• Check the manufacturer’s stamp for information about the material and strength of the box. Ask the box supplier for information if necessary. Check the box’s specifications to choose packaging suitable for the weight of the shipment.
      3. Size
        • Half-empty boxes may collapse, and overloaded boxes may burst. To prevent this happening, choose a box that is the right size for what you are sending.
      4. Marking
        • Ensure to clearly mark the box if fragile goods are inside and/or if the crate needs to be always kept upright to prevent the cargo from being damaged.
    2. Crated consignments / wooden crates and boxes
      1. Although wooden crates and boxes are excellent at protecting your goods from external elements, along with impacts, it’s still vitally important that you protect your fragile goods by wrapping them in materials such as bubble wrap or cushioned packaging and secure them with tape.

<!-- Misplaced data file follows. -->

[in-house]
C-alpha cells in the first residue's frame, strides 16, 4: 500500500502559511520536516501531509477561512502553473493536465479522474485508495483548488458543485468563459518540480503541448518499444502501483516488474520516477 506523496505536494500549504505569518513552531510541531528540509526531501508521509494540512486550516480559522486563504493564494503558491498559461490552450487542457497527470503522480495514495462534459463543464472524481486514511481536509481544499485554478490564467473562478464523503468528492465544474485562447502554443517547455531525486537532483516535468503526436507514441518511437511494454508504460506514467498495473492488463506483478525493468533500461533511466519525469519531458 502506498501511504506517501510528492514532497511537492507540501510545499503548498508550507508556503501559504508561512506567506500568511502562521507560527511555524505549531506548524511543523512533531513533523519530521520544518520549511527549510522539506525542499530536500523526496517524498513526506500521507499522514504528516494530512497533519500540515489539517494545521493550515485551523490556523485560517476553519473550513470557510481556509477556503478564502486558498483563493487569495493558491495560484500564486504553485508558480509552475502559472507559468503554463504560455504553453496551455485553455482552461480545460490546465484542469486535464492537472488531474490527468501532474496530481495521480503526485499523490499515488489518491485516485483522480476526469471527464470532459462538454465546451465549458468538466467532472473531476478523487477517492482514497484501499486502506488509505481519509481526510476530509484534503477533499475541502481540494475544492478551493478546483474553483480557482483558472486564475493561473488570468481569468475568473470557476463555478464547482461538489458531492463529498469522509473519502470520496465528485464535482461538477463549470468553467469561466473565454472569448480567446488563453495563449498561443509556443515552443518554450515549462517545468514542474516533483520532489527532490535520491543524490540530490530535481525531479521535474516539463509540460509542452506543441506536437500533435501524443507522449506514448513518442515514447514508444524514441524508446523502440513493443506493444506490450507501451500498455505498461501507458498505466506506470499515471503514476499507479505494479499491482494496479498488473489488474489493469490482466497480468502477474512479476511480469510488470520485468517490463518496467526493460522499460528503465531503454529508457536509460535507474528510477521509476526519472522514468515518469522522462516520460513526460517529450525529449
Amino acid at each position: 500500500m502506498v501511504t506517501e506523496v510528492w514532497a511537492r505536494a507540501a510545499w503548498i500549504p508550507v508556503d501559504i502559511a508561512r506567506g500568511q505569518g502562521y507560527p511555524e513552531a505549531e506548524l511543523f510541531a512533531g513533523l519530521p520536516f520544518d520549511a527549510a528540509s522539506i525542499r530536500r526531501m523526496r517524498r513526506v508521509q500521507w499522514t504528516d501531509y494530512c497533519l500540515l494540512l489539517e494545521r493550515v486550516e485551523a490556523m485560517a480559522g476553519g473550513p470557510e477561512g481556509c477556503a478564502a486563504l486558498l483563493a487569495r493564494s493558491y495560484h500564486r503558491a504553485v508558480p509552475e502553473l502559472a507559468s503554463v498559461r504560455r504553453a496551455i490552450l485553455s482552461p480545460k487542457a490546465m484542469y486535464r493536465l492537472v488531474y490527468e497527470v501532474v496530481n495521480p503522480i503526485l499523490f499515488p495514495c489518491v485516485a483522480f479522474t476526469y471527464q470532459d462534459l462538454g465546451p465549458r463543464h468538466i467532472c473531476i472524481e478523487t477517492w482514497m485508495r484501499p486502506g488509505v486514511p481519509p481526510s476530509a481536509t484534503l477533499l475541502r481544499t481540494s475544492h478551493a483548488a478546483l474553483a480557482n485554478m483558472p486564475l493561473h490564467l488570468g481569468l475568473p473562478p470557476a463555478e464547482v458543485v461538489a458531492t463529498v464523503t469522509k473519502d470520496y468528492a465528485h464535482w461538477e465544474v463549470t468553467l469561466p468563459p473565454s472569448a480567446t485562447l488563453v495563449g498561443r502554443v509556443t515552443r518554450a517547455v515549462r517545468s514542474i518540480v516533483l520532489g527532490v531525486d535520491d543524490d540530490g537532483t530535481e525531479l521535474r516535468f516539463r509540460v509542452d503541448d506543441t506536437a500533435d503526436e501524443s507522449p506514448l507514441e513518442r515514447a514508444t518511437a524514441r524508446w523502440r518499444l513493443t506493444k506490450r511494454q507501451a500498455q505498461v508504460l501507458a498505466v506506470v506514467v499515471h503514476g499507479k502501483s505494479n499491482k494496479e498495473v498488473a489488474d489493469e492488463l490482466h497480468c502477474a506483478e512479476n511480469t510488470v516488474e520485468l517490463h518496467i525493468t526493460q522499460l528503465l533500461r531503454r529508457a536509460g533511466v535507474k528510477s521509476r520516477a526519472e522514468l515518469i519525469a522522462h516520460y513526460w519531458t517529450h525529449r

2. To ensure maximum protection when shipping a crate, follow these guidelines:
        • Pack crates as full as possible to prevent additional movement during transport.
        • Pack heavier items on the bottom of the crate and place lighter items at the top.
        • Use packing material to fill excess space inside of the crate.
        • Individually wrap items before crating. This adds an extra layer of protection.
        • Clearly label the crate. You will want to mark which end is upright and whether the freight is fragile.
    3. Cargo packed on Pallets
      1. Depending on the weight of the cargo, decide which material your pallet(s) require (wood, plastic or metal). Ensure to only use pallets that are in good condition.
      2. Boxes or cartons must not overhang any sides of the pallet. For all other cargo, this may overhang a pallet, where appropriate, with the pallet serving as the base for the cargo to sit on so long as the weight of the cargo is evenly distributed without damaging the pallet.
      3. The weight of the cargo must be distributed evenly on the pallet.
      4. The orientation of cartons in your palletized freight shipments can have a big impact on the integrity of your shipments.
        • Column-stack loads for palletized freight. In almost all cases it increases the top-to-bottom compression strength for most palletized shipments.
        • Interlocking Stack. If the carton contents are rigid, interlocking cartons will result in increased stability. Stack boxes corner-to-corner and edge-to-edge, for better stacking strength